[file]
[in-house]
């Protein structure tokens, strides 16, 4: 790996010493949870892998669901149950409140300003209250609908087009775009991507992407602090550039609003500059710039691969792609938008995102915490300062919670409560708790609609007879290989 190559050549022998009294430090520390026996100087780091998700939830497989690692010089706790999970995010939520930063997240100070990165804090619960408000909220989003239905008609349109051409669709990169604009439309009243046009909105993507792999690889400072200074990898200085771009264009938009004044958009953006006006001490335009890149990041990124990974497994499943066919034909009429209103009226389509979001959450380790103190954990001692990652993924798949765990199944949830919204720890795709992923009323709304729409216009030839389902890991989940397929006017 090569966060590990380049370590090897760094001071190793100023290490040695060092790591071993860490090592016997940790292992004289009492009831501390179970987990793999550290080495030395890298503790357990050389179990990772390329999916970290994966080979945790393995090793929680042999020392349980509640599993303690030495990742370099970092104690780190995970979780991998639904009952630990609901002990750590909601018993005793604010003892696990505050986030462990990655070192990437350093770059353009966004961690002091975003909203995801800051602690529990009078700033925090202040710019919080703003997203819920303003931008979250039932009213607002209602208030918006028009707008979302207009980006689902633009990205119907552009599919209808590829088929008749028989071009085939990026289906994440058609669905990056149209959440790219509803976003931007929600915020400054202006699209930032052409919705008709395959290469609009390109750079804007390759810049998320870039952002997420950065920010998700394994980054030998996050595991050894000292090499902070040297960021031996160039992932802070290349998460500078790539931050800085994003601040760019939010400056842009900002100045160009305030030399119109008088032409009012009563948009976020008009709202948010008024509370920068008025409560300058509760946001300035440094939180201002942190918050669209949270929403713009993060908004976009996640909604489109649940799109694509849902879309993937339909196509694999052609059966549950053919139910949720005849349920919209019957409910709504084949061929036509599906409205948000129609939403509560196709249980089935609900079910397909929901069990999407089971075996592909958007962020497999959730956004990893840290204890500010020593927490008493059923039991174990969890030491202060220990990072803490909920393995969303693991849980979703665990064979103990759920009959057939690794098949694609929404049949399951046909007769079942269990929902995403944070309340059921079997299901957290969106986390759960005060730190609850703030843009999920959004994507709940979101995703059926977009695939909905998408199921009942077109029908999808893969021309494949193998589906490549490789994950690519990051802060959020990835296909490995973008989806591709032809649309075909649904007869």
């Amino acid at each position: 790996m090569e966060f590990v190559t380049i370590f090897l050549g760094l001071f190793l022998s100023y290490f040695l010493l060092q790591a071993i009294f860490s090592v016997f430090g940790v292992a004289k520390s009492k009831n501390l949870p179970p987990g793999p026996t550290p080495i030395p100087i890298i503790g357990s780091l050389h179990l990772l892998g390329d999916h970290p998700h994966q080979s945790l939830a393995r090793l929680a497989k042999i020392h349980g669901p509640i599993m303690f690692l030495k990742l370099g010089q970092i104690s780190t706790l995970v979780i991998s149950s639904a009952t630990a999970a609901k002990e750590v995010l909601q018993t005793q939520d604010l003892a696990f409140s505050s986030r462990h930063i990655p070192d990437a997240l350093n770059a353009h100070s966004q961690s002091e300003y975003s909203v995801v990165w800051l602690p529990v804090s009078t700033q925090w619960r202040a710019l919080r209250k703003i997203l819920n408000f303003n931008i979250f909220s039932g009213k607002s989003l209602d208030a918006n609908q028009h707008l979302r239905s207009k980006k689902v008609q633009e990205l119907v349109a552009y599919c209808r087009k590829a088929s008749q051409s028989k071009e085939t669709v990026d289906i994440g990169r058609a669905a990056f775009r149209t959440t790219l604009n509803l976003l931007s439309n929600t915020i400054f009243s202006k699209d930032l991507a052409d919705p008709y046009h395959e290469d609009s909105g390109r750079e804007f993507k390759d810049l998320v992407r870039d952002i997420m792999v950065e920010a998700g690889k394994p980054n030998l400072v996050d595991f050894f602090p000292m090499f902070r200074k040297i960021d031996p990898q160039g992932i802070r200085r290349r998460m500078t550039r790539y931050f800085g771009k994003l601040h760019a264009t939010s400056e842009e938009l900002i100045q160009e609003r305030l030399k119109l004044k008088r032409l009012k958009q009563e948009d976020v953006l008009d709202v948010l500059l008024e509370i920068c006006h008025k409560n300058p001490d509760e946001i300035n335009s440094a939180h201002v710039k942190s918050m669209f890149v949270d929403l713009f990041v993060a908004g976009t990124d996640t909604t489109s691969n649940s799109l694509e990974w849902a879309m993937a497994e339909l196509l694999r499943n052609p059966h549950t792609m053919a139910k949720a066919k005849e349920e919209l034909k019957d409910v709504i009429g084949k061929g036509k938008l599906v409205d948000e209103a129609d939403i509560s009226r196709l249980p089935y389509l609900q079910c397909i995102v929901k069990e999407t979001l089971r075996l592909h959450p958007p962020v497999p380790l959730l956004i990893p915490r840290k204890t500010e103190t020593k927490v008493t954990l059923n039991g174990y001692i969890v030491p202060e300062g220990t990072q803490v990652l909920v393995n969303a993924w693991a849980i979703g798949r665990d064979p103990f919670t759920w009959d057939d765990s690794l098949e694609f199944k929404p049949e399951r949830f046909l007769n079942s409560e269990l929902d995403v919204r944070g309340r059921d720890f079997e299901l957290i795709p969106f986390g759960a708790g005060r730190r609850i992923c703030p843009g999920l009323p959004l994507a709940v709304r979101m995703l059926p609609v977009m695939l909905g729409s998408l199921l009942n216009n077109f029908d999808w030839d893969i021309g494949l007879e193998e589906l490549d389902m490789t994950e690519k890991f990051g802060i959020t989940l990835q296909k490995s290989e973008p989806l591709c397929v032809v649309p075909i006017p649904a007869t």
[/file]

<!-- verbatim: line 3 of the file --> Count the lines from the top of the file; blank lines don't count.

């Amino acid at each position: 790996m090569e966060f590990v190559t380049i370590f090897l050549g760094l001071f190793l022998s100023y290490f040695l010493l060092q790591a071993i009294f860490s090592v016997f430090g940790v292992a004289k520390s009492k009831n501390l949870p179970p987990g793999p026996t550290p080495i030395p100087i890298i503790g357990s780091l050389h179990l990772l892998g390329d999916h970290p998700h994966q080979s945790l939830a393995r090793l929680a497989k042999i020392h349980g669901p509640i599993m303690f690692l030495k990742l370099g010089q970092i104690s780190t706790l995970v979780i991998s149950s639904a009952t630990a999970a609901k002990e750590v995010l909601q018993t005793q939520d604010l003892a696990f409140s505050s986030r462990h930063i990655p070192d990437a997240l350093n770059a353009h100070s966004q961690s002091e300003y975003s909203v995801v990165w800051l602690p529990v804090s009078t700033q925090w619960r202040a710019l919080r209250k703003i997203l819920n408000f303003n931008i979250f909220s039932g009213k607002s989003l209602d208030a918006n609908q028009h707008l979302r239905s207009k980006k689902v008609q633009e990205l119907v349109a552009y599919c209808r087009k590829a088929s008749q051409s028989k071009e085939t669709v990026d289906i994440g990169r058609a669905a990056f775009r149209t959440t790219l604009n509803l976003l931007s439309n929600t915020i400054f009243s202006k699209d930032l991507a052409d919705p008709y046009h395959e290469d609009s909105g390109r750079e804007f993507k390759d810049l998320v992407r870039d952002i997420m792999v950065e920010a998700g690889k394994p980054n030998l400072v996050d595991f050894f602090p000292m090499f902070r200074k040297i960021d031996p990898q160039g992932i802070r200085r290349r998460m500078t550039r790539y931050f800085g771009k994003l601040h760019a264009t939010s400056e842009e938009l900002i100045q160009e609003r305030l030399k119109l004044k008088r032409l009012k958009q009563e948009d976020v953006l008009d709202v948010l500059l008024e509370i920068c006006h008025k409560n300058p001490d509760e946001i300035n335009s440094a939180h201002v710039k942190s918050m669209f890149v949270d929403l713009f990041v993060a908004g976009t990124d996640t909604t489109s691969n649940s799109l694509e990974w849902a879309m993937a497994e339909l196509l694999r499943n052609p059966h549950t792609m053919a139910k949720a066919k005849e349920e919209l034909k019957d409910v709504i009429g084949k061929g036509k938008l599906v409205d948000e209103a129609d939403i509560s009226r196709l249980p089935y389509l609900q079910c397909i995102v929901k069990e999407t979001l089971r075996l592909h959450p958007p962020v497999p380790l959730l956004i990893p915490r840290k204890t500010e103190t020593k927490v008493t954990l059923n039991g174990y001692i969890v030491p202060e300062g220990t990072q803490v990652l909920v393995n969303a993924w693991a849980i979703g798949r665990d064979p103990f919670t759920w009959d057939d765990s690794l098949e694609f199944k929404p049949e399951r949830f046909l007769n079942s409560e269990l929902d995403v919204r944070g309340r059921d720890f079997e299901l957290i795709p969106f986390g759960a708790g005060r730190r609850i992923c703030p843009g999920l009323p959004l994507a709940v709304r979101m995703l059926p609609v977009m695939l909905g729409s998408l199921l009942n216009n077109f029908d999808w030839d893969i021309g494949l007879e193998e589906l490549d389902m490789t994950e690519k890991f990051g802060i959020t989940l990835q296909k490995s290989e973008p989806l591709c397929v032809v649309p075909i006017p649904a007869t």